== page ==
Have you ever considered how much plastic is used for simple products? I once saw a micro sd card at a store with packaging that was ten times the size of the actual product. We use too much plastic for our packaging anyways that gets thrown out because it can’t be used. Because of the effects of packaging waste on pollution and toxic emissions, it contributes to oceanic warming, which is immensely harmful to marine ecology. One of the most noticeable effects of oceanic warming is coral bleaching. Coral bleaching is when the polyps inside of coral get rid of the algae in them, turning their color white. Currently, 40% of the great barrier reef (you know, the one you can see from space) is untouched by bleaching. Bleaching doesn’t kill coral, but it can give them a higher chance of dying. A coral will also produce a neon color to act as a sort of “sunscreen” against the warmth near the end of its life from being bleached as a last resort.

Another thing that packaging wastes add to is the Eastern Garbage patch, a couple hundred miles off of the coast of california in the north pacific ocean. The garbage patch is made up of almost entirely plastics and microplastics, turning the water around it gray and brown. The garbage patch cuts off access to light for the plankton underneath it and disrupts the ecology of the surrounding wildlife as well. Turtles will mistake plastic bags for jellyfish and suffocate or die from starvation, seabirds like the albatross will also mistake brightly colored items of plastics as food and feed it to their chicks.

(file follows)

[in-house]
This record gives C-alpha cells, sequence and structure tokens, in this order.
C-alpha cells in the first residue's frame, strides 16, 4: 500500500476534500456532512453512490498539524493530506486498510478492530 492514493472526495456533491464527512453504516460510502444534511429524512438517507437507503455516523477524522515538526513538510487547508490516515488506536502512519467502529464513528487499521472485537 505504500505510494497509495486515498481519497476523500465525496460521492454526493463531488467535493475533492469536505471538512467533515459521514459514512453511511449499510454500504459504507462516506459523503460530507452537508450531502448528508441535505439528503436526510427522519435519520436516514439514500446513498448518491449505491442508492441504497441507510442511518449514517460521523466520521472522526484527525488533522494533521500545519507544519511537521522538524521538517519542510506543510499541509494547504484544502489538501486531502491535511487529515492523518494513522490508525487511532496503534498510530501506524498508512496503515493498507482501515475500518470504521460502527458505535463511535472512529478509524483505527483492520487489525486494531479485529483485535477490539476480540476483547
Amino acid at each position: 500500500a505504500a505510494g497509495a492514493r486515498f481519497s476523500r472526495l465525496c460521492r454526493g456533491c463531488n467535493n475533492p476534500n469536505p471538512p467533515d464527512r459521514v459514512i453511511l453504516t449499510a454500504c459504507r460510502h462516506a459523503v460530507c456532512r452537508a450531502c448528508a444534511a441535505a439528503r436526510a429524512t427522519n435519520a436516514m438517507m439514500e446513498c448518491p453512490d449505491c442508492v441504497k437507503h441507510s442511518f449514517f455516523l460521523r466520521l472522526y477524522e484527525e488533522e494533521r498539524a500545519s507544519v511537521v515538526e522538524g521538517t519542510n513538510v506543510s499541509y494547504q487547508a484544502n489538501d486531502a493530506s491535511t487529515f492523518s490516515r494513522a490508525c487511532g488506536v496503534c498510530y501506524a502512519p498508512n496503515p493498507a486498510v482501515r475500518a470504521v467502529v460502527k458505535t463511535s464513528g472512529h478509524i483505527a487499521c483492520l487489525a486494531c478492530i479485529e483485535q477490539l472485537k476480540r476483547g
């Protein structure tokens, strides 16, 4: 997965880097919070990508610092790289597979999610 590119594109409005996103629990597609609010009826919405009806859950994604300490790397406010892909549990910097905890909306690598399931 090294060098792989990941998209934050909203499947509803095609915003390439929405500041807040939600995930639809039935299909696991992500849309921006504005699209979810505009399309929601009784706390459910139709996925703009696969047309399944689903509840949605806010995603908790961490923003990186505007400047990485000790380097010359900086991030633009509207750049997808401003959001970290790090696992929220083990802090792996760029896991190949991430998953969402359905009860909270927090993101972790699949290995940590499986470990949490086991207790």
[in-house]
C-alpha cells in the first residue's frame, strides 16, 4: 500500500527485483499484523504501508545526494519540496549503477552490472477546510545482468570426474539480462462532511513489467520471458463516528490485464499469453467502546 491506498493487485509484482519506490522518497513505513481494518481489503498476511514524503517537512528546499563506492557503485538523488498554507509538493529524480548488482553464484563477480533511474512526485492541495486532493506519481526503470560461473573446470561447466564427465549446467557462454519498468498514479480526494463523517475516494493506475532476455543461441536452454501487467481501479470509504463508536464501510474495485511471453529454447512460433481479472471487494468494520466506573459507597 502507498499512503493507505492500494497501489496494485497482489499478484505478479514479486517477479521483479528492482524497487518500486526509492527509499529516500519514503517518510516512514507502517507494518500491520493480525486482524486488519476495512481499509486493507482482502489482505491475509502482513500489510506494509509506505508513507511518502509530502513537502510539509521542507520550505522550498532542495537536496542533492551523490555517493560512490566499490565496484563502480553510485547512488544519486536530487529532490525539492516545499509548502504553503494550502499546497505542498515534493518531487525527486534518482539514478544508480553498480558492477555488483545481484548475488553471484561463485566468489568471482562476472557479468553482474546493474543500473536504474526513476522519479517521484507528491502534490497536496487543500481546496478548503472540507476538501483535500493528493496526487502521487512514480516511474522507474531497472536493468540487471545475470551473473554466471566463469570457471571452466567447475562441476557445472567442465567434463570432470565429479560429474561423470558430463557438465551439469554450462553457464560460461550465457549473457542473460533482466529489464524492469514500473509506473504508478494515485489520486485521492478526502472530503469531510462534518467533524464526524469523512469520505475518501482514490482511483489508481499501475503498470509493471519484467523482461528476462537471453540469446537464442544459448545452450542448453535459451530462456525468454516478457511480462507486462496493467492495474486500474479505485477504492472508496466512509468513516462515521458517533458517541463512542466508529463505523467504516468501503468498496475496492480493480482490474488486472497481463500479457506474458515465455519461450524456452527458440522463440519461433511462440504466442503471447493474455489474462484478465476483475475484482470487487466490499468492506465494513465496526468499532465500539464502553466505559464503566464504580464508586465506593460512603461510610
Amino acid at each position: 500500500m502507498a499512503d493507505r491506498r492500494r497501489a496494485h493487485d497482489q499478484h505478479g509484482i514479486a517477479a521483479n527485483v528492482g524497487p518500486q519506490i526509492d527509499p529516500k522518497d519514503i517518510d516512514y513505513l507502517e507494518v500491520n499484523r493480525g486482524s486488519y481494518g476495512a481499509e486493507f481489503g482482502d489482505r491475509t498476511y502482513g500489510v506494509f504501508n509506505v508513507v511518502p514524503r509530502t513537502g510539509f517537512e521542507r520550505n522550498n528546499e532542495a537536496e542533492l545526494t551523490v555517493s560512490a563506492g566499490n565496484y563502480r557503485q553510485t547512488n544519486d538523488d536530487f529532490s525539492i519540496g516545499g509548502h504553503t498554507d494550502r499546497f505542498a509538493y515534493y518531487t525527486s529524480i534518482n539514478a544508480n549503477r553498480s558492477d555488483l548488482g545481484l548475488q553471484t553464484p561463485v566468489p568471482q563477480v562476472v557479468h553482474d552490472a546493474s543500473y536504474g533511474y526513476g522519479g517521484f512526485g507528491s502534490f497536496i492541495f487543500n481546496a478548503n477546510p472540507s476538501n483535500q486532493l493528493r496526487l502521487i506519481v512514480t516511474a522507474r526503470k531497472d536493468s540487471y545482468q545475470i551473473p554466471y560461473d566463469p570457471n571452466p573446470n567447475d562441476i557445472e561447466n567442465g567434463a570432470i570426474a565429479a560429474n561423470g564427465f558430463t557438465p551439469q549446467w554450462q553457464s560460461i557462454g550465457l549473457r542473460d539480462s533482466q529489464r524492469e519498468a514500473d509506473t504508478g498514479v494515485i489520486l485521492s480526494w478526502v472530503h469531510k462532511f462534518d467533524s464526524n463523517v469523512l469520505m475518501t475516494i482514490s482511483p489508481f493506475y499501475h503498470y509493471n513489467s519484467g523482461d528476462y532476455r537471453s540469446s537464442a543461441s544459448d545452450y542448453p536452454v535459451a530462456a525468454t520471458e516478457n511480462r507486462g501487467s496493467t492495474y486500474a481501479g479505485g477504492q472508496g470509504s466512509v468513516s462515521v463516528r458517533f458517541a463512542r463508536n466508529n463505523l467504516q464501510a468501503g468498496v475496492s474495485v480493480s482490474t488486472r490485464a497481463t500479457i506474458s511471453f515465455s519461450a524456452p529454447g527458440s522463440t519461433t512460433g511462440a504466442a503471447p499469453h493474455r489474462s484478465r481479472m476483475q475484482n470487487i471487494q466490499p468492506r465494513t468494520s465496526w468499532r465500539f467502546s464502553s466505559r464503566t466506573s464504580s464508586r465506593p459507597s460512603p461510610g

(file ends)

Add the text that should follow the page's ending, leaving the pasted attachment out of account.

I’ve thought of some potential solutions to these problems, one solution could be to strengthen recycling programs. On average, Japan recycles about 85% of the plastics that they produce, compared to the 9% that America recycles. America is also one of the top producers of plastic in the world. Another solution that could work is helping to spread awareness about the problems that we actually produce 20% of the trash in the garbage patches are from boats. There were instances of shipping boats getting caught in storms and containers flying off, or even the ship itself being flipped. I say that if we spend some more money to increase the security and safety of the cargo itself by attaching a net, or some other retention method, around the outsides of the cargo to lessen the chance of it sliding or flying out.

There are projects happening in the world right now to advance the sustainability of our oceans. There are boats in development that are designed to scoop up the trash on the surface of the water. Of course, that can’t cover all of the waste in the ocean, but it is a really good start. There is a content creator that has made a charity on the basis of $1 donated = 1 pound of trash removed from the ocean. The charity, called “#Team Seas”, achieved their goal of raising over $30 million by the end of 2021, removing 30 million pounds of plastic waste from the ocean. Many businesses, both small and large, have been slowly changing to more eco-friendly packaging and waste. Such as compostable bags and silverware, paper straws, and reusable bags made from plant fiber.

Essay by: William Murdock
Highline High School

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